The television adaptation of Robert J. Sawyer's 1999 award-winning novel Flashforward premieres tonight at 8:00 pm EST on ABC (check local listings). As I'm somewhat grateful that Hollywood studios can actually turn to established genre literary sources to produce movies, TV shows or even theme parks based on those sources, the results don't always turn out well.
Sure, 1973's Soylent Green has its moments, but all anybody remembers about that film is the "Big Reveal" about what the food stuff of the title is made of. The book it was based on, Harry Harrison's Make Room! Make Room!, was a lot more complex and thought-provoking (and better-written) than the film. (See my earlier post on the book here.) That said though, any kind of alteration the television version of Flashforward undergoes can't be any worse than the source material its based on.
My previous experience with Robert J. Sawyer's work was the "Neanderthal Parallax" trilogy of novels (Hominids; Humans; and Hybrids; yes, we carry them), which was an account of the first contact between our world and an alternate Earth where Neanderthals became the dominant race. There are some great ideas in this series regarding attitudes towards technological and religious beliefs, but the books are weighed down by shallow characterzation, repetitive dialogue and an insistance on highlighting the mundane inner conversations of the protagonists. Sure, I like to see distinctive characters with recognizable traits that I can either identify with, or at least find interesting (and BTW I've never bought into the idea that protagonists always have to be sympathetic), but not to the point of mind-numbing banality that Sawyer reaches.
The Flashforward novel also has a great premise. In 2009, an experiment unexpectedly results in a worldwide blackout that lasts just over two minutes, resulting in people seeing what the future will look like for them on that particular day in twenty-one years in a vision or "flashforward". (The TV show has adjusted this to six months in the future; maybe the producers are hedging their bets...?) Meanwhile, due to the blackout, numerous disasters have occurred, due to everybody being unconscious (including pilots, automobile drivers, etc.) while having their respective visions. So, you think the book's take on such an event will be the social and political upheaval the world will undergo as a result, right?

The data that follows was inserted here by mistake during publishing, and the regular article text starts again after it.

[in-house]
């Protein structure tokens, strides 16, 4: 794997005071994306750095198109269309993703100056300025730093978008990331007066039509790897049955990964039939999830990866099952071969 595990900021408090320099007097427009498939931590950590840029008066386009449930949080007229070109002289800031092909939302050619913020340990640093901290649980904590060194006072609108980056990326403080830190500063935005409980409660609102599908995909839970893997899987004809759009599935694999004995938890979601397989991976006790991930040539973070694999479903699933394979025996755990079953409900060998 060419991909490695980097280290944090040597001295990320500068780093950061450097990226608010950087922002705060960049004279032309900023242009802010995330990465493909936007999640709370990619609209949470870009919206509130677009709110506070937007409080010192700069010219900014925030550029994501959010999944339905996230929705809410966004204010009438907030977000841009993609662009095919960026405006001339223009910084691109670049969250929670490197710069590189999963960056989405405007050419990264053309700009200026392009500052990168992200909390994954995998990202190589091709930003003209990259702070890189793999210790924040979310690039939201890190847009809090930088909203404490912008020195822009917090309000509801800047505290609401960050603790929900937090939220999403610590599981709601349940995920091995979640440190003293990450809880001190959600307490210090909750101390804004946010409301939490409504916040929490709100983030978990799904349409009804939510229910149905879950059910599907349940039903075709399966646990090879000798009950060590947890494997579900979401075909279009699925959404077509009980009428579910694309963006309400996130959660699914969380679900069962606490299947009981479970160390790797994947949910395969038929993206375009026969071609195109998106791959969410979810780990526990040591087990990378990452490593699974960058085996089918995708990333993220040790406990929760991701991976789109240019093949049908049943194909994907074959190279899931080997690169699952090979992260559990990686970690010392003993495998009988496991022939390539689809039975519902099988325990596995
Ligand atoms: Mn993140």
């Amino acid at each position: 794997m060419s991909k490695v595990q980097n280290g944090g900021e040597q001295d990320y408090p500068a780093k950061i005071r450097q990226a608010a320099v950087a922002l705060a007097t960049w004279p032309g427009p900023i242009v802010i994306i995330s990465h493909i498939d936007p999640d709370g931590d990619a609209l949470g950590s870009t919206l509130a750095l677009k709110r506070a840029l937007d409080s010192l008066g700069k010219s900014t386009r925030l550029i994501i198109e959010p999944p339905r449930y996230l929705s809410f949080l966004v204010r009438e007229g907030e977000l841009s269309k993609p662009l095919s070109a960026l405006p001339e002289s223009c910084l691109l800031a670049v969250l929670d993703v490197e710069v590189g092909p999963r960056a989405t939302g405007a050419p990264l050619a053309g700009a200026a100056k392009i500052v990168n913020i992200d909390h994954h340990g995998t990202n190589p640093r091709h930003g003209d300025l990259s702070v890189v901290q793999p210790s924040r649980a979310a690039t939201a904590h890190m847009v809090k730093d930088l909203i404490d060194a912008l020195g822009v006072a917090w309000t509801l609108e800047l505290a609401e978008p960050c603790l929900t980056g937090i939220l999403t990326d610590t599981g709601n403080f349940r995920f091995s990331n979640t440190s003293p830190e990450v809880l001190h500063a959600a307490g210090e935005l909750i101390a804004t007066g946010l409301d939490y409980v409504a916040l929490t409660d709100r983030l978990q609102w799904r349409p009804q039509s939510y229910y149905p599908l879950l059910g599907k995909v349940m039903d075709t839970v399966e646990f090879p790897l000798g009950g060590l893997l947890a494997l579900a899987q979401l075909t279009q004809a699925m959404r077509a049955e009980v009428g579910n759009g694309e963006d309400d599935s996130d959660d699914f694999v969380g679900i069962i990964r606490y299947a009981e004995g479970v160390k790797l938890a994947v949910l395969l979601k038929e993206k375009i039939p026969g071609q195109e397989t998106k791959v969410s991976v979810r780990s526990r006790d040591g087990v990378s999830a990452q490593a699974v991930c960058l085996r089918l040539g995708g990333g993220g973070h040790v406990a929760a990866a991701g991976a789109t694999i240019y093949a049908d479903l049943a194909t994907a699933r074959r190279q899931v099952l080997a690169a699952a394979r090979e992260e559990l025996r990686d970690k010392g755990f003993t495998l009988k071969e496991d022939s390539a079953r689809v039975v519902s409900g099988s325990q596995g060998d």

Nope. Though he pays some lip service to what's going on in the outside world, Sawyer's principal focus is on the individual plights of the scientists behind the experiment. It's all about them! The overseer of the project, Lloyd Simcoe, worries that he won't wind up with his fiancee but rather with the different (and older) lady in his vision. (In a rather turgid account of his parents' divorce, Lloyd unloads his fear of rejection to his understandably exasperated fiancee.) His equally callow associate Theo, in between worrying about where he stands in the scheme of things (see the opening of Chapter Three for a really good example of an overbaked internal monologue), discovers he'll be murdered on that future date and tries to track down the killer in order to prevent his own death. Meanwhile, two other scientists discover they're meant to be together...
Everything gets resolved by the time the novel gets to the year 2030. By that time, I gave up caring.
Sawyer does shine in the technical description department. The average reader won't have problems comprehending the various scientific theories and principals quoted by Sawyer's characters; in fact, they're the most rousing scenes in the book! (You'll actually want to get a physics textbook to look up stuff like the "Higgs bosom" particle theory.) And during the 2030 climax, there's a welcome suspenseful tone that grabs your attention. But overall, Flashforward the novel wastes any potential it had. Here's hoping the TV series takes a different tact.